Friday, March 1, 2013

Who compared apples and ideas? Shaw?

If you have an apple and I have an apple and we exchange apples then you and I will still each have one apple. But if you have an idea and I have an idea and we exchange these ideas, then each of us will have two ideas.

This aphorism should have been uttered by George Bernard Shaw and there's no shortage of websites claiming that it was.  But the excellent Quote Investigator has diligently sought compelling evidence that Shaw really made this remark, and has failed to find any. 

George Bernard Shaw: did he talk of swapping apples?
It seems the earliest quotation conforming to this theme was dated 1917, though dollars were mentioned rather than apples. It came in an advertisement for a magazine called System that was printed in the Chicago Tribune. The ad was titled “The Difference Between Dollars and Ideas”.  You'll find a full discussion by following the above link.

It's like this you see, when I find a good quote, I can't rest easy till I've sourced it. And when my dictionary of quotations doesn't help and I distrust what I'm seeing on the world wide web, that’s where the Quote Investigator comes in handy. It's a blog I can't praise too highly.

On a couple of occasions when stumped for the source of a quote, the Quote Investigator has tracked it down for me and put it on his blog. One was Einstein: “Everyone who is seriously interested in the pursuit of science becomes convinced that a spirit is manifest in the laws of the universe – a spirit vastly superior to man, and one in the face of which our modest powers must seem humble.” The other was Winston Churchill:  “Men occasionally stumble over the truth, but most of them pick themselves up and hurry off as if nothing had happened.” In the event this sort of thing excites you (and I realise it very possibly doesn't) the discussions on both these quotes are worth reading. Follow the links.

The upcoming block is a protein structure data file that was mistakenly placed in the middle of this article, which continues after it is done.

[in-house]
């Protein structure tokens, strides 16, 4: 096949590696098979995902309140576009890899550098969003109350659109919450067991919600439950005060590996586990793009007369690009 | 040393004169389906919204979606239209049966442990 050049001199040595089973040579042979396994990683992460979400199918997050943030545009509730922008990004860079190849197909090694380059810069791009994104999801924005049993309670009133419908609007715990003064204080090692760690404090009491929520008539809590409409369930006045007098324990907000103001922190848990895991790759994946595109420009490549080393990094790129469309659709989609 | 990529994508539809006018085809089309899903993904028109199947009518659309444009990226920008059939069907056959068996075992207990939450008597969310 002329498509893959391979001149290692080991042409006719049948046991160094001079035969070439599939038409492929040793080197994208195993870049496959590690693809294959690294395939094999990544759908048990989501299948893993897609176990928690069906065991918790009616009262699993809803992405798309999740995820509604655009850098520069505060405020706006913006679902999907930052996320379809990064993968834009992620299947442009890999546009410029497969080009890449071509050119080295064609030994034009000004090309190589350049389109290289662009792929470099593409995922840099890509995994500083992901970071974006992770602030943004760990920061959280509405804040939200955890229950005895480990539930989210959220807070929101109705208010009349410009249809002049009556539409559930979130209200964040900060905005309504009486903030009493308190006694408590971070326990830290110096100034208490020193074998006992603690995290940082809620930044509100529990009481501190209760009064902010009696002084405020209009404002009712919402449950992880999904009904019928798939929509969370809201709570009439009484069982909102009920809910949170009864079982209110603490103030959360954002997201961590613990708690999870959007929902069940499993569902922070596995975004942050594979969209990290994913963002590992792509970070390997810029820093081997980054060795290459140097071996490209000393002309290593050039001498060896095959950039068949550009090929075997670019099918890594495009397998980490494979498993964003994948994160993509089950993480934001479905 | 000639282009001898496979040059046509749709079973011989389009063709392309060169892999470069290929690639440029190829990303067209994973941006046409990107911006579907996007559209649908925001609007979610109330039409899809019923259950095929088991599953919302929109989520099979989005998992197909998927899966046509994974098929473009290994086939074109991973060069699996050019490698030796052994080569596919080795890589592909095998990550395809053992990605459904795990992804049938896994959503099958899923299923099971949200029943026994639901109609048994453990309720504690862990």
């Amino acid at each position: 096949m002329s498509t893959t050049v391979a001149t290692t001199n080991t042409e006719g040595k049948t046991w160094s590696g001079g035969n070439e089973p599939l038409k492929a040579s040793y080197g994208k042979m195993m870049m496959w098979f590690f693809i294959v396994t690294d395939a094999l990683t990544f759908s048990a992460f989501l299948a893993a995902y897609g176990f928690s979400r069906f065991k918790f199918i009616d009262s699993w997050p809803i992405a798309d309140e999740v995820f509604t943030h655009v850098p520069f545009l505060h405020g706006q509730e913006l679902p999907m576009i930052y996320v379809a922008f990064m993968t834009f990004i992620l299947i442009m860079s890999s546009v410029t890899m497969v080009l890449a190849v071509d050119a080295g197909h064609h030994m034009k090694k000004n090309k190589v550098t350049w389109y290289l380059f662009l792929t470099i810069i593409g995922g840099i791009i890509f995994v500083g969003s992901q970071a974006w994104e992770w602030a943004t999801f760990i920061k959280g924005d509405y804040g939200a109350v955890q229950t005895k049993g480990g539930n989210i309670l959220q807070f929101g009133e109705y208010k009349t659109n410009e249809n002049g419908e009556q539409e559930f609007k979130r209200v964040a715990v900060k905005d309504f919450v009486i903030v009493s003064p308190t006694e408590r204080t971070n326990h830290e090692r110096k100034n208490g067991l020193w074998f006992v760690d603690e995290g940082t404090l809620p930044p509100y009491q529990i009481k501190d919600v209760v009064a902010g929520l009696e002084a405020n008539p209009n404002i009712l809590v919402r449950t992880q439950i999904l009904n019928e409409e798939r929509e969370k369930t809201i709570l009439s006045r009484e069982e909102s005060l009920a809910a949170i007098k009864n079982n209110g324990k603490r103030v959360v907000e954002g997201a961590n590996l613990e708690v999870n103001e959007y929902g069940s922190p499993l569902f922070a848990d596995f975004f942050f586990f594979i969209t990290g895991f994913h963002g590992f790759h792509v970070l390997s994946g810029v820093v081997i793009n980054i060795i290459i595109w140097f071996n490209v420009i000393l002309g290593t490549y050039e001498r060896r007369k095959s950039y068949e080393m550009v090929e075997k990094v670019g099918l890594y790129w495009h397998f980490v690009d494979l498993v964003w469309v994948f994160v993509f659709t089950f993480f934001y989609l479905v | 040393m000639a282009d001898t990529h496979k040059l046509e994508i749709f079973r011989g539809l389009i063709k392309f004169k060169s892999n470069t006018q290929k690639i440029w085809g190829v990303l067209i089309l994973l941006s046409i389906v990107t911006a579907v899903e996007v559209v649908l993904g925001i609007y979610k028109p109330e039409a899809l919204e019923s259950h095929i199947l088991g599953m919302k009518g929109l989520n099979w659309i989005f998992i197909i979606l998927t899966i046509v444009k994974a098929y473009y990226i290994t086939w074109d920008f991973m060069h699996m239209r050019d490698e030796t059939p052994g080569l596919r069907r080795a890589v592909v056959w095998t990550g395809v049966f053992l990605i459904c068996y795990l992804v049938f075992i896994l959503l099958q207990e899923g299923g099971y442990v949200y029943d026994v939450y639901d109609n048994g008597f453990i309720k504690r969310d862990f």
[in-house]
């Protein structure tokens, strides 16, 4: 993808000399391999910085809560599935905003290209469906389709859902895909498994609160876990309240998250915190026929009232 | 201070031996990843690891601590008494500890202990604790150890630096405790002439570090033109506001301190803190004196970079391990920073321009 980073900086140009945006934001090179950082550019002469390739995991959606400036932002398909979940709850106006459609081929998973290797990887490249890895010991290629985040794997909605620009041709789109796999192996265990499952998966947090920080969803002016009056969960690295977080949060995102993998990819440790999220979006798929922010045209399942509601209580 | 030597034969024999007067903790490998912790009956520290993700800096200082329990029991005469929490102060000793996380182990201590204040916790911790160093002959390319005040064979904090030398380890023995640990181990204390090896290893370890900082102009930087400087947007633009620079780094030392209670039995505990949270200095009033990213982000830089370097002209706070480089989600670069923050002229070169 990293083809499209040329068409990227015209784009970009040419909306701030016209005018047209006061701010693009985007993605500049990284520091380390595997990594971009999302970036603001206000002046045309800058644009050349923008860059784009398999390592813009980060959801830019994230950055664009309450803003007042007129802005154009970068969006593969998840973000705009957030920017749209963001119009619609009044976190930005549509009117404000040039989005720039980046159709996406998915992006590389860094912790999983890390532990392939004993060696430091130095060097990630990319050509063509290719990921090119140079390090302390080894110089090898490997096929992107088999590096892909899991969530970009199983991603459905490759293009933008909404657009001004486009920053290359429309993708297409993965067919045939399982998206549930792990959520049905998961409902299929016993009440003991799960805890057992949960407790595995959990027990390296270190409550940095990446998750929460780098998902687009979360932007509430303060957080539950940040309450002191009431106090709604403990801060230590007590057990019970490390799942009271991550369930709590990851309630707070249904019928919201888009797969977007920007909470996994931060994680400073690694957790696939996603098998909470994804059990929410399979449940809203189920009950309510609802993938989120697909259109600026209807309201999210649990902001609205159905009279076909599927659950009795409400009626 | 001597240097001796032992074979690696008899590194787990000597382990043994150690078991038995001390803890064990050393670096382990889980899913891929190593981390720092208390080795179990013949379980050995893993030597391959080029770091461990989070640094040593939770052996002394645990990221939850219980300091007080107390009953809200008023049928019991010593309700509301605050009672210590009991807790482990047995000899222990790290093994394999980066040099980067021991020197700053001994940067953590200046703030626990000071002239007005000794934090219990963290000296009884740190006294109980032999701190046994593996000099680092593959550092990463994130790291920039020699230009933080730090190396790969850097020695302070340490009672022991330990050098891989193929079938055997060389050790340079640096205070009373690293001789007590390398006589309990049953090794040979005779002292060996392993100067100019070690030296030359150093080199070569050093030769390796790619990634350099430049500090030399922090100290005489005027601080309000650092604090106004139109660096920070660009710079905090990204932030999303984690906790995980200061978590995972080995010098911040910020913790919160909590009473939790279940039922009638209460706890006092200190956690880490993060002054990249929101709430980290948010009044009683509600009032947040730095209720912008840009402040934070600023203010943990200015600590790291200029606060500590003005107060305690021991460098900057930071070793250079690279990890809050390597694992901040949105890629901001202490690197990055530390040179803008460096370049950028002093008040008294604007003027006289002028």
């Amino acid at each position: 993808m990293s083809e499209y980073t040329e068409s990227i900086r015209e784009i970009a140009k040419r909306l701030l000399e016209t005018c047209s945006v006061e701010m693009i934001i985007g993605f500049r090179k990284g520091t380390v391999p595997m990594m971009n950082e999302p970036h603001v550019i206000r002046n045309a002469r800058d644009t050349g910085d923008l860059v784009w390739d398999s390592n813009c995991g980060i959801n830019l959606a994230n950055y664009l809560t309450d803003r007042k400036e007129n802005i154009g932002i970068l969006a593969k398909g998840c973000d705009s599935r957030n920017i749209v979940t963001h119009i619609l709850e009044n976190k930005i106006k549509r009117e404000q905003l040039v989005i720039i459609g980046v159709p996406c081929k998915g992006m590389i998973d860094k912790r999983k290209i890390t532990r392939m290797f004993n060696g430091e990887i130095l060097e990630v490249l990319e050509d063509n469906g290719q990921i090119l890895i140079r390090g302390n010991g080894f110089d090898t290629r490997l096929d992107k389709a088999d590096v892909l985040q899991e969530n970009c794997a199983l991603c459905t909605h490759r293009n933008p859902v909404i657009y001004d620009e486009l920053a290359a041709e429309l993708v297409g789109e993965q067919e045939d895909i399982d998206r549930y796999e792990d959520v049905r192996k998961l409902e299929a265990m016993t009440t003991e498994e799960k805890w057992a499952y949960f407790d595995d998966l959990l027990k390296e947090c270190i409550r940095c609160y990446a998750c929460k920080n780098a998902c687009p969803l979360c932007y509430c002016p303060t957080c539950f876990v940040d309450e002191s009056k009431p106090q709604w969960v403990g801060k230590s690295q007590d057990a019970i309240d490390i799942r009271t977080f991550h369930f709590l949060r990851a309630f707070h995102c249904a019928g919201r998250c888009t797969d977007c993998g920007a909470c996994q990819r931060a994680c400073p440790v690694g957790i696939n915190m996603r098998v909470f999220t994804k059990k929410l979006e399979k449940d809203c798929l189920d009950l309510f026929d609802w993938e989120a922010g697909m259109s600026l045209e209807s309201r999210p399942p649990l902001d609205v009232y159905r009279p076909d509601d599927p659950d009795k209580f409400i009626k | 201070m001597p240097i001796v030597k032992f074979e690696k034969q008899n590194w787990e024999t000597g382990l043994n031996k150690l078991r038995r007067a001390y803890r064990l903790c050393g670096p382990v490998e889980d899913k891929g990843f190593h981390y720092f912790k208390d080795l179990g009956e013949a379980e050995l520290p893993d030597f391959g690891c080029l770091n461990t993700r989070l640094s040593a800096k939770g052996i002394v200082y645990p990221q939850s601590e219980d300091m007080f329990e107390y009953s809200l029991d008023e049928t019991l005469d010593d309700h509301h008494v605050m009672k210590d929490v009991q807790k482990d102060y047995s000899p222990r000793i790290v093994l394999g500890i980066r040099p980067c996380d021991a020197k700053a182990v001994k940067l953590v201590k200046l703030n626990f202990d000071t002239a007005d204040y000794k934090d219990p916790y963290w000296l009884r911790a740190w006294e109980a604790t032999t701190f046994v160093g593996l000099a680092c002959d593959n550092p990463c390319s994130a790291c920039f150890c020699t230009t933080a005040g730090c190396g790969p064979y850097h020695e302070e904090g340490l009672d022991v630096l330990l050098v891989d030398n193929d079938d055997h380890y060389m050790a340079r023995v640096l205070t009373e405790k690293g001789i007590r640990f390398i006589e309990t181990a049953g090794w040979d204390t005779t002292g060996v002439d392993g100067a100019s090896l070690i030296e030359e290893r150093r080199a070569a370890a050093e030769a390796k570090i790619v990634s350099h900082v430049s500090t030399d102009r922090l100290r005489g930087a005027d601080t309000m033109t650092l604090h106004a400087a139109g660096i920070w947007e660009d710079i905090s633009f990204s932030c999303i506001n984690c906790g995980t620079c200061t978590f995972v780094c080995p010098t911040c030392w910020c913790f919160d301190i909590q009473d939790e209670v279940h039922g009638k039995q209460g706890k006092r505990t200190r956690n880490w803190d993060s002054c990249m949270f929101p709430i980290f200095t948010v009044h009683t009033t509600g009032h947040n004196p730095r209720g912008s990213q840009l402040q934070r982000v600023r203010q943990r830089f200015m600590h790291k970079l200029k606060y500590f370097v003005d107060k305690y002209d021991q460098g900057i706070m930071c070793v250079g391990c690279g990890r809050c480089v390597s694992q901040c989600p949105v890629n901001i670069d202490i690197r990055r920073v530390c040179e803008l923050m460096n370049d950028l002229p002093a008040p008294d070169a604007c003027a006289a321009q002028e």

Sunday, February 24, 2013

Ban ‘killer robots’ before it’s too late

Stop the Killer Robots is a new global campaign to be launched in the UK by a group of academics, pressure groups and Nobel peace prize laureates. It aims to persuade nations to ban "killer robots" before they reach the production stage.  This is in today’s Observer.

Dr Noel Sharkey, a leading robotics and artificial intelligence expert and professor at Sheffield University is prominent in the campaign. He says robot warfare and autonomous weapons are the next step from unmanned drones. They are already being worked on by scientists and will be available within the decade. He believes that development of the weapons is taking place in an effectively unregulated environment, with little attention being paid to moral implications and international law.

The two images are from a Human Rights Watch press release issued last November. 

The aircraft is a drone enabling an operator to strike distant targets, “even in another continent.” Whilst the Ministry of Defence has stated that humans will remain in the loop, Human Rights Watch says the Taranis “exemplifies the move toward increased autonomy”. The sentry robot can detect people in the Demilitarized Zone and, if a human grants the command, fire its weapons. The robot is shown here during a test with a surrendering enemy soldier.

Neither the aircraft not the robotic sentry are fully autonomous but Human Rights Watch sees full autonomy as being only a step away.

Here's a campaign video against military robots.

In the video, Noel Sharkey says there is nothing in artificial intelligence or robotics that could discriminate between a combatant and a civilian. It would be impossible to tell the difference between a little girl pointing an ice cream at a robot or someone pointing a rifle at it.

Advocates of military robots claim a moral argument in their favour. If you could build robot soldiers, you would be able to program them not to commit war crimes, not to commit rape, not to burn down villages. They wouldn’t be susceptible to human emotions like anger or excitement in the heat of combat. So, you might actually want to entrust those sorts of decisions to machines rather than to humans. 

Jody Williams of Human Rights Watch debates this point with in a Democracy Now episode last November.